State v. Hall

Annotate this Case
Justia Opinion Summary

The Supreme Judicial Court affirmed the judgment of the trial court convicting Defendant of aggravated assault, assault, and attempted kidnapping with the intent to hold for ransom or reward, holding that the court did not err in its instructions to the jury and that there was sufficient evidence to support the convictions.

Specifically, the Court held (1) there was sufficient evidence for the jury to have found beyond a reasonable doubt that Defendant was guilty of the convictions; and (2) the court did not err in denying Defendant's requested instructions regarding the meaning of physical health and the use of a dangerous weapon. The Court remanded the case only for dismissal of a fourth count on which the parties intended a dismissal after the court declared a mistrial.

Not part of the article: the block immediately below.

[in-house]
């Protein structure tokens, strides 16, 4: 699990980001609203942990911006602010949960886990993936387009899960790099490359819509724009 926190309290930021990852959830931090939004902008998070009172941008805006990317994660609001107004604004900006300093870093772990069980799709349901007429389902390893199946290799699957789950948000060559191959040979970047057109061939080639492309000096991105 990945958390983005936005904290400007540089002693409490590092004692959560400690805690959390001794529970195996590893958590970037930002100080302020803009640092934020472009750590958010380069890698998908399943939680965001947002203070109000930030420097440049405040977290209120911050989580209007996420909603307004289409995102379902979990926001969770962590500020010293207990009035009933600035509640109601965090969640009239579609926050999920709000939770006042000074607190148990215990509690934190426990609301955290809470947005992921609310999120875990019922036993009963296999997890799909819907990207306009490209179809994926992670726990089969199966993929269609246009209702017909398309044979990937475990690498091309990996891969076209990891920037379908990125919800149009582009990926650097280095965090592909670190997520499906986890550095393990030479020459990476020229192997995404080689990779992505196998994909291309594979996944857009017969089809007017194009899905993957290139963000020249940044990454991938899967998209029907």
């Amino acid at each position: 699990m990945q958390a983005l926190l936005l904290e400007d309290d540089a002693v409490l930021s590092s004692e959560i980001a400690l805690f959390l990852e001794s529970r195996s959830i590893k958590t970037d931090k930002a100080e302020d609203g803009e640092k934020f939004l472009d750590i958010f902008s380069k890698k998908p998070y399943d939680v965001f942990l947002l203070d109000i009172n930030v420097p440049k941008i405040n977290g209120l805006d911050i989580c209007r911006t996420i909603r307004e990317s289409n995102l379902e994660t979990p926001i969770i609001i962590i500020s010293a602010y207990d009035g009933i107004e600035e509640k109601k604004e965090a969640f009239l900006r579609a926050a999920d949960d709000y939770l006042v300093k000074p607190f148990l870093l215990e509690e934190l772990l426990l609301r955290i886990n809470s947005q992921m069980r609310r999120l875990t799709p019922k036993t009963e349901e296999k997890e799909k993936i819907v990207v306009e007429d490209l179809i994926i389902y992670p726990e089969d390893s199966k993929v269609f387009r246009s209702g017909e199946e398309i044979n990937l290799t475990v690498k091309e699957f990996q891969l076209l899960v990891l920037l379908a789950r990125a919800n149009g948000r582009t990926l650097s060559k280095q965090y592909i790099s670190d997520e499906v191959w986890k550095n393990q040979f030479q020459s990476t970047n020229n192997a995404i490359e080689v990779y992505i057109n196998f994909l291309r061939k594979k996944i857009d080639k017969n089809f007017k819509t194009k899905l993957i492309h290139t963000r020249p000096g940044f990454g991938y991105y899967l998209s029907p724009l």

Download PDF